Abstract In Reply. —First, we believe that optic nerve sheath decompression does improve the visual function of approximately 75% of patients with the progressive form of nonarteritic ischemic optic neuropathy. At present, we believe that optic nerve sheath decompression in some way improves the hemodynamic perfusion of the optic nerve, and possibly the optic disc.We agree that the issue of axoplasmic transport is complex and confusing. Although axoplasmic transport may not be directly responsible for visual function and neural conduction, we doubt that the physiologic processes of axoplasmic transport and impulse conduction can be segregated irrevocably in specific pathologic situations. For example, the experiments of McLeod et al1 dividing the posterior ciliary arteries of monkey eyes to produce ischemic optic neuropathy demonstrated an obstruction of axoplasmic transport at the lamina cribrosa.Finally, the need for a multicenter clinical trial depends on the acceptance or rejection by the neuro-ophthalmic References 1. McLeod D, Marshall J, Kohner EM. Role of axoplasmic transport in the pathophysiology of ischaemic disc swelling . Br J Ophthalmol . 1980;64:247-261.Crossref 2. Boghen DR, Glaser JS. Ischaemic optic neuropathy: the clinical profile and natural history . Brain . 1975;98:689-708.Crossref 3. Repka MX, Savino PJ, Schatz NJ, Sergott RC. Clinical profile and longterm implications of anterior ischemic optic neuropathy . Am J Ophthalmol . 1983;96:478-483.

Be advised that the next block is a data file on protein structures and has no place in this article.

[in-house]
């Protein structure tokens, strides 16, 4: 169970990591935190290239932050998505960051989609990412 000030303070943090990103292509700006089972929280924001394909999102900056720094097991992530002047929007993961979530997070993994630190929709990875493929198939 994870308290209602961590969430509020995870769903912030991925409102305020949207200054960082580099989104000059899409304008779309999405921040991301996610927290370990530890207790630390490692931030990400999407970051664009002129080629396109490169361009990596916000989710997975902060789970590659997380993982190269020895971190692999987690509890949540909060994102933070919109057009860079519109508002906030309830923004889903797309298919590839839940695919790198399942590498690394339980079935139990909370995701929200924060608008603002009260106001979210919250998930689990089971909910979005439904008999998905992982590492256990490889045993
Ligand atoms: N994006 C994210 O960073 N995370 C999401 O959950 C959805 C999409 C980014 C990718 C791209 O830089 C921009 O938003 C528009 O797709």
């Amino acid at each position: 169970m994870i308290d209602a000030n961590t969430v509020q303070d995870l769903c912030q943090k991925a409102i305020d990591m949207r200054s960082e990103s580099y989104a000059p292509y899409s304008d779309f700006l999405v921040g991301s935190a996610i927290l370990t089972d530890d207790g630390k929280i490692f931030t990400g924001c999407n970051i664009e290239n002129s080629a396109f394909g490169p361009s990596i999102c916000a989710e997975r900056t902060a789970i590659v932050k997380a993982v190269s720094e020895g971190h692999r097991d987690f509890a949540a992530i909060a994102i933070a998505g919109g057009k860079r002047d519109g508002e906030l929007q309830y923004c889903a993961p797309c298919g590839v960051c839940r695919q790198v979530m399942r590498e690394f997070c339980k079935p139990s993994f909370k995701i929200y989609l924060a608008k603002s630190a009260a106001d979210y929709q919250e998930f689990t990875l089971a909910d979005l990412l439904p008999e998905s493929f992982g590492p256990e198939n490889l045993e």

Archives of Ophthalmology – American Medical Association
Published: Jul 1, 1991
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